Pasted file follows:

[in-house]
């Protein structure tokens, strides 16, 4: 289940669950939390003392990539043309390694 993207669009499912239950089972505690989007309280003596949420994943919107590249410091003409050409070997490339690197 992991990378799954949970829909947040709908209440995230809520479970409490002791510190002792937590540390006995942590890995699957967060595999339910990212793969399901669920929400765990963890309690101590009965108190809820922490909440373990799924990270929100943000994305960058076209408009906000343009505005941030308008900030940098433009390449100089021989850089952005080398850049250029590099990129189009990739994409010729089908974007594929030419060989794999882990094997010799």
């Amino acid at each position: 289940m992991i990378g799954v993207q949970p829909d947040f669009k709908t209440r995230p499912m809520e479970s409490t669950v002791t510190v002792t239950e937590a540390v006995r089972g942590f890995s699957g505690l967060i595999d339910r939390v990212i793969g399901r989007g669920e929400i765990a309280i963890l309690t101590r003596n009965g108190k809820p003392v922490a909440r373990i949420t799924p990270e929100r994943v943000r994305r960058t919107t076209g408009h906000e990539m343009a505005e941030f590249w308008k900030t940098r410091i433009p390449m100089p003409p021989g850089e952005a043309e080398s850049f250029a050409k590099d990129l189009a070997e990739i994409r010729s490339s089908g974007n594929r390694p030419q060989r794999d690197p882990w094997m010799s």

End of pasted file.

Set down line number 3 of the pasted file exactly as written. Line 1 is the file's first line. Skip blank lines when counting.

């Amino acid at each position: 289940m992991i990378g799954v993207q949970p829909d947040f669009k709908t209440r995230p499912m809520e479970s409490t669950v002791t510190v002792t239950e937590a540390v006995r089972g942590f890995s699957g505690l967060i595999d339910r939390v990212i793969g399901r989007g669920e929400i765990a309280i963890l309690t101590r003596n009965g108190k809820p003392v922490a909440r373990i949420t799924p990270e929100r994943v943000r994305r960058t919107t076209g408009h906000e990539m343009a505005e941030f590249w308008k900030t940098r410091i433009p390449m100089p003409p021989g850089e952005a043309e080398s850049f250029a050409k590099d990129l189009a070997e990739i994409r010729s490339s089908g974007n594929r390694p030419q060989r794999d690197p882990w094997m010799s």